Dynese explained that in the event of aggressive physical contact between youth, YSC officers – who do not carry any weapons – put their bodies between the factions so that conflicts end swiftly without serious injury to the participants.

Staff have also been receiving new training on how to more effectively reduce tensions in a crisis, and how to help youth learn to stop negative responses and interactions before they escalate.

Staff are also moving away from the punishment-based response to youth infractions that has been used for decades in adult and youth detention settings nationwide. Instead, they’ve started using a behavior management system based on adolescent brain science to better meet the needs of youth, especially those who may have experienced traumatic events or who need more practice choosing positive behaviors. The approach is seen as an emerging best practice in detention settings.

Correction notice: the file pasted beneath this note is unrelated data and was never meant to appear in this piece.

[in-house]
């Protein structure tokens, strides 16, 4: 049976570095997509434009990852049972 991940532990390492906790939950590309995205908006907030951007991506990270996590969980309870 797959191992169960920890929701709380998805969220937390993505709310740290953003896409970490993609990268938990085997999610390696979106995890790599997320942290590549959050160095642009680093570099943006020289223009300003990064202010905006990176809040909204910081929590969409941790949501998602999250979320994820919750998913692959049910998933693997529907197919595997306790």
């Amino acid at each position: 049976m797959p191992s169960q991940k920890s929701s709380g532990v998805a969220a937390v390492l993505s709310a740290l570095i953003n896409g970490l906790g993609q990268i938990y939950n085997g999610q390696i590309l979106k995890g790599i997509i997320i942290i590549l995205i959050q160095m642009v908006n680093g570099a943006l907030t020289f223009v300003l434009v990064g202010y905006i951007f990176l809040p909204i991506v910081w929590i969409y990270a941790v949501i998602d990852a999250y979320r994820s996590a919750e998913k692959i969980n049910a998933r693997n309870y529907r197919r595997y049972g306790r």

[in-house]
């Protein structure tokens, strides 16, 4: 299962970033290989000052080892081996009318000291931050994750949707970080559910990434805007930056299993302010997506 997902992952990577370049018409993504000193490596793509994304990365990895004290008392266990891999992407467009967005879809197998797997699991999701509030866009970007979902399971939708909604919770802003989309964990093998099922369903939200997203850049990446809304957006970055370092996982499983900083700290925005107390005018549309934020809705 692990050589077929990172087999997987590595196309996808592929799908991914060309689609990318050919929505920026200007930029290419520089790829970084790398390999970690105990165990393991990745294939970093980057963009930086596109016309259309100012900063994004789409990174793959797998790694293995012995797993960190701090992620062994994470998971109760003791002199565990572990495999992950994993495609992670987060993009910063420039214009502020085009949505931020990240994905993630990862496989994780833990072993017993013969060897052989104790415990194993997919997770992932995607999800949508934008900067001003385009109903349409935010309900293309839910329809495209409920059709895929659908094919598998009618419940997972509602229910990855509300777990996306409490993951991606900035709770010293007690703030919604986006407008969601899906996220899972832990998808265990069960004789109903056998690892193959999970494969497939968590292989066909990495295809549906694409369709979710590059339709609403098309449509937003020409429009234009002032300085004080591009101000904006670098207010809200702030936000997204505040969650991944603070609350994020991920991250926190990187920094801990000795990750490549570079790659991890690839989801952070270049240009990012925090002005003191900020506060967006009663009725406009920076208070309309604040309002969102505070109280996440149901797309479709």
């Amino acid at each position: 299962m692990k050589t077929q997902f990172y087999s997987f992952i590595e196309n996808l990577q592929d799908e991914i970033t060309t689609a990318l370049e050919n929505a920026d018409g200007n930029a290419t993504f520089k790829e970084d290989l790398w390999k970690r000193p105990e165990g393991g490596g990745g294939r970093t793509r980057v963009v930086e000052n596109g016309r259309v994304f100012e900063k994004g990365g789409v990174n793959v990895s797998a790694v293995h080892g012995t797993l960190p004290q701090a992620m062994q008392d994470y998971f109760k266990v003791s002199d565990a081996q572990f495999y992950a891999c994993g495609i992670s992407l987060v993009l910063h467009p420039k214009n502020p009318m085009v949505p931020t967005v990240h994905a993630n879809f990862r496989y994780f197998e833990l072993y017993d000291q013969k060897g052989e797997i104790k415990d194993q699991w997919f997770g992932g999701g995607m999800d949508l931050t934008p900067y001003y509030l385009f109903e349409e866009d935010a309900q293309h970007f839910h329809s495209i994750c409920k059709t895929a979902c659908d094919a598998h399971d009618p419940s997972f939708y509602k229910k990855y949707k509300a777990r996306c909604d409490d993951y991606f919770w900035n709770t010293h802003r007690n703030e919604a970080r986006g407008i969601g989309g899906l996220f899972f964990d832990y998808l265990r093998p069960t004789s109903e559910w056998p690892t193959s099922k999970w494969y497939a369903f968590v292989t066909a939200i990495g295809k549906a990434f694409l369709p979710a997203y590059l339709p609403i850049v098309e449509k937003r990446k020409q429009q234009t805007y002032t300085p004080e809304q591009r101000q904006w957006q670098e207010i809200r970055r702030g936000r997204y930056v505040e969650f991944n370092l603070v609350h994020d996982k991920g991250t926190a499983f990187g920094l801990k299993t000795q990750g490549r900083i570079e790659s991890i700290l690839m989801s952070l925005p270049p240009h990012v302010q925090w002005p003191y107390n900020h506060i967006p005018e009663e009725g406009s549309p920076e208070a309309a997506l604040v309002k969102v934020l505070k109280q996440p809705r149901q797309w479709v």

As we continued our visit, we spoke with the staff coming on for the night shift and watched as Dynese followed up with them on the briefing and discussed different issues facing the youth in the facility that day. As staff reminded us – and we could easily see – the age and deteriorated condition of the facility is not only disrespectful – it makes it difficult to provide the support services that some young people need while they’re detained until their court date or until the completion of their court-mandated sentence.

Next, we visited the library, where Whitney and I met with several youth currently in detention and asked about their thoughts on issues ranging from the quality and quantity of the food, to their needs, dreams, and challenges in their communities.

Their words reinforced the need for a space that provides young people – whether brought in by police or ordered by judges to be detained – the support, services, and pathways to a different outcome as they mature and work to change their lives. Finally, we worked with them on an art project they were completing as part of the required schooling they receive while in the facility.